What IS being debated are issues of propriety and ethics. Was it disrespectful to display the presidential pecs -- alongside a headline calling the chief executive "hot"? And, in a separate journalistic flap, was it wrong to alter the color of his swimsuit from black (or dark navy) to a bright red?
Before you ask the obvious -- why would they want to change the color? -- let's first recall the photo, one of those paparazzi shots that surfaced on the Web in December during Obama's preinaugural trip to Hawaii. The president-elect wore dark sunglasses as he strolled in his swimsuit, water bottle in one hand, what looked like a bunched-up T-shirt in the other.
At the time, some thought the photos from the Bauer-Griffin agency unseemly -- and wondered how the photographer managed to get them. But there was also plenty of praise for, well, the state of the presidential bod.
On Thursday, when news spread that the photo graced Washingtonian, a monthly geared to affluent residents of the capital, the chatter bubbled anew.
"I don't care to see my president in his swim trunks, any more than I would care to see my Senators or my doctor," wrote one reader, Amy, on the magazine's website. "I think it's inappropriate, and disrespectful to President Obama," wrote another, Kathleen.
"I think the photo is great," wrote another, Summer, from Germany. "Moreover it has to be mentioned that it looks sexy!"
The magazine's publisher said the whole thing was meant as a compliment -- and to capture a feeling that, she said, is sweeping Washington.
"Washington's in a golden age," Catherine Merrill Williams said in a telephone interview. "We thought this cover captured the energy this president has brought to the city."
It also hasn't hurt, Williams noted, that "our website traffic is through the roof. We love that!"
And as for that altered swimsuit color? "We changed it so it would show up against our dark background," Williams said. "Also, we were trying to convey the concept of love, and red is the color of love. And it's hot!"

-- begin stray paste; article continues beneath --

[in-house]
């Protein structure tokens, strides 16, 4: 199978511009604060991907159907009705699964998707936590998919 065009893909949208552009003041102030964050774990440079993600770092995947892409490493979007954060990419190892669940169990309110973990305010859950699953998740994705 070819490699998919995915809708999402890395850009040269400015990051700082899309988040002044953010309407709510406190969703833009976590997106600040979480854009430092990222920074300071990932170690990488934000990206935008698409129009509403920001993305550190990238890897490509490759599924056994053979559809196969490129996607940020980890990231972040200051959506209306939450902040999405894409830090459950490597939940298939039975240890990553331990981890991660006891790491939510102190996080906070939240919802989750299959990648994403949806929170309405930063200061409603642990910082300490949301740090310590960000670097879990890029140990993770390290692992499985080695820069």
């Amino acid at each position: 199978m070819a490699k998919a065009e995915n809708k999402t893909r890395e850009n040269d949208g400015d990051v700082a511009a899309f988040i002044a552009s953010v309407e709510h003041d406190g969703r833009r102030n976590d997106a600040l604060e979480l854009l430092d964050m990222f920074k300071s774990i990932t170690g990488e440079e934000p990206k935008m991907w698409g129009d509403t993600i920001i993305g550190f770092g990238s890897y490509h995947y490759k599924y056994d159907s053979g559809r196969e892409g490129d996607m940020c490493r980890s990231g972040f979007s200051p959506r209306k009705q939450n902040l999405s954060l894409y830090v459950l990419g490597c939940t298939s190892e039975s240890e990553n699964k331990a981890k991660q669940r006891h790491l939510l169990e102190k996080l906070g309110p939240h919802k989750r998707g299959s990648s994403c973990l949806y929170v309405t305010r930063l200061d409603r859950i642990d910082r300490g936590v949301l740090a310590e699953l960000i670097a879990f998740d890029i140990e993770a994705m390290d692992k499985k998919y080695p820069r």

'Where do you stop?'
That didn't hold water, hot or cold, with some commentators and academics, who felt the magazine should have adhered to a central tenet of photojournalism: You don't alter photos -- period.
"There needs to be integrity to a photo," said Kathleen Hall Jamieson, director of the Annenberg Public Policy Center at the University of Pennsylvania. "Otherwise, what are your boundaries? Where do you stop?"
Williams argued that her cover was different from news photos that must document a specific moment in time. "We're a lifestyle magazine, doing a feature article," she said. "This is not adding another missile to a photo from Iran. We were trying to get across a bigger concept."
Williams was adamant that the skin had not been changed. "The color may appear different because of the background we used," she said. "But we definitely did not change it."
Jamieson, an expert in political communication, is troubled by the invasion of privacy. After all, Obama was in a private place, accompanied by his young daughters, who were also photographed.
Obama clearly didn't intend to be photographed in his swimsuit, Jamieson said. Otherwise, traditional news outlets would have gotten the photo.
"Where do you draw the line?" she asked. "If they had a lens trained on his private living room or bedroom at the White House, would editors use the shots?"
Williams, though, was adamant in her defense of the cover, saying in an e-mail to staffers: "I strongly believe that people, and especially our readers, are able to distinguish the difference" between a traditional news photo and a creative magazine cover.
And, she added in the phone interview, Washingtonian readers are able to understand something else, too:
"We believe they're capable of appreciating that our president is hot."